did she not?
A passion.
She was surrounded by them.
So much so that she called herself
the Lady of the Lilies.
She was a patient of mine
some months ago.
Remarkable woman.
But see, Herr Holmes,
where the ravages of cocaine lead.
I thought I had cured her.
You did.
I cured her?
She's had a terrible relapse
and tried to destroy herself.
I think I've never seen anything
so fiendish.
Fiendish? What do you mean?
She has not relapsed voluntarily.
See gentlemen, these bruise marks
on the lady's wrists and ankles,
She's been bound hand and foot,
and force-fed with drugs.
Only her own courage
and determination
enabled her to escape confinement.
Note these grind cuts on her feet.
She used them, without shoes,
to break a window in her prison,
and then used the shards of broken glass
to free herself from her bounds.
Second story window.
How did you deduce that, Holmes?
Look at these.
She destroyed them sliding down
to the ground, probably...
holding onto a drain pipe.
But why should she then suicide,
after struggling to free herself?
Elementary, my dear Freud.
Once free, her addiction began
to reassert itself.
To satisfy it meant returning to captivity.
There was only one other method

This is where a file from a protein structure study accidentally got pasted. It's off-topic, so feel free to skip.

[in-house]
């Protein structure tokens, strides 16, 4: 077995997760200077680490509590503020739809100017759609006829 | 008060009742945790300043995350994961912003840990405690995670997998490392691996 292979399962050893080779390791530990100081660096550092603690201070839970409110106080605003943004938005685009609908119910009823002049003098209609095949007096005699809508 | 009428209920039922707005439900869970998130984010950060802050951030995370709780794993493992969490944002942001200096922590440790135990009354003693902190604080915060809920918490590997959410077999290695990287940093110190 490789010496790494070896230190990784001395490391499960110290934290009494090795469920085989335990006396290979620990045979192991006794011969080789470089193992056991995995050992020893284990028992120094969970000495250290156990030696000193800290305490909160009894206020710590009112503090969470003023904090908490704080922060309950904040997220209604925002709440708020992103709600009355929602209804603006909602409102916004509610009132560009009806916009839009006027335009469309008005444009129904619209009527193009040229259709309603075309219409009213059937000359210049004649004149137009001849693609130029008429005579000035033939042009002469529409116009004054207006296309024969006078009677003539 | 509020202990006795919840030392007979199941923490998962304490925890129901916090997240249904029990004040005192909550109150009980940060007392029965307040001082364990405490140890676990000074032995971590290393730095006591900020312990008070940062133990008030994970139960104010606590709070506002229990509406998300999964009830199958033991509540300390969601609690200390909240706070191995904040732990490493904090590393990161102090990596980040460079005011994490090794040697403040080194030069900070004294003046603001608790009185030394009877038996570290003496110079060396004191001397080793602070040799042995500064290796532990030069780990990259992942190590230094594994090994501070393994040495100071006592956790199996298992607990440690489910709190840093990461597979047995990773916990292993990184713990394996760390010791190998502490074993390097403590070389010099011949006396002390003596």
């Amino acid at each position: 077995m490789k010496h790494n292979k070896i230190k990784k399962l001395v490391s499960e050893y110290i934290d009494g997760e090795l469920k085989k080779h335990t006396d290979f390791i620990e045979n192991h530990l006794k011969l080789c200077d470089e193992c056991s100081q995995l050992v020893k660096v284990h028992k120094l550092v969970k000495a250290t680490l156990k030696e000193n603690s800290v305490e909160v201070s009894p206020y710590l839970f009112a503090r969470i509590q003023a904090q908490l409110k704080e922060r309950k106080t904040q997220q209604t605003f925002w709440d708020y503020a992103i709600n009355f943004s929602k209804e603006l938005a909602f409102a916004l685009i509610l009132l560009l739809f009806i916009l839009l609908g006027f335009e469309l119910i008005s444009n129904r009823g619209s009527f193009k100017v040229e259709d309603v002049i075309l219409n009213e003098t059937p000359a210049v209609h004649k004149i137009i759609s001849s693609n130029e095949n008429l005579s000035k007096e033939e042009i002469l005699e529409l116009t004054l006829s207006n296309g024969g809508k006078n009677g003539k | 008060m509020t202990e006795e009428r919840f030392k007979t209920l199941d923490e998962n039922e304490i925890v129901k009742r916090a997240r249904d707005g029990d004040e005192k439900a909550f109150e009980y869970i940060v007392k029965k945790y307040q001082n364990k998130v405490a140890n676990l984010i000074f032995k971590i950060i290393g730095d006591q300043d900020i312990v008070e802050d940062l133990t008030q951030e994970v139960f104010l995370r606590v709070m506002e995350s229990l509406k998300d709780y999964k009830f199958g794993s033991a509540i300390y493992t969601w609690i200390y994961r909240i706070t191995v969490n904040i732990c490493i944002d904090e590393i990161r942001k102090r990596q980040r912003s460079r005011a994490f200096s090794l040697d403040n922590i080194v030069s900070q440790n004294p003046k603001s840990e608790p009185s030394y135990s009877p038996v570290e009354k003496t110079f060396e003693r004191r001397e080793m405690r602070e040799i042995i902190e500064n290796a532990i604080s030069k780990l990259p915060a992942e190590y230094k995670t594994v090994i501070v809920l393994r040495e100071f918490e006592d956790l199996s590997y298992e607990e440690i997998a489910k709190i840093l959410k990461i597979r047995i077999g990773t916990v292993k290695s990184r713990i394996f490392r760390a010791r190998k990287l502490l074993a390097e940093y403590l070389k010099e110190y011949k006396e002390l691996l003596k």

of dealing with her dependence
on the drug.
We mustn't take what he says
too seriously.
- After all, he's still going...
- I know what you're thinking, Doctor.
I doubt the evidence would sustain
another interpretation.
He's not that sick.
But if his conclusions are accurate...
It's all right, Freulein Devereux,
you're quite safe now.
Oh, Dr. Freud.
Oh, my God.
Freulein Devereux.
Freulein Devereux,
this is Sherlock Holmes.
Ah, yes...
The great English detective.
How do you do?
Freulein Devereux...
can you recall anything
of your abduction?
I was at the station...
On my way to Monte Carlo.
A man arrived with message for me.
A message from whom?
Please feel free to speak,
Miss Deveraux...
being an addict myself, I have
every sympathy for your condition.
From my friend...
the Baron Von Leinsdorf.
He was planning to join me...
in Monte Carlo...
but it wasn't from him.
It was simply a ruse to draw me
out of the station.
Once outside...
I was bundled into a landau with the...
blinds drawn.
I was gagged, tied, blindfolded...
Where I was ta ken, or by whom...
I cannot say.
Or Why?
No idea why.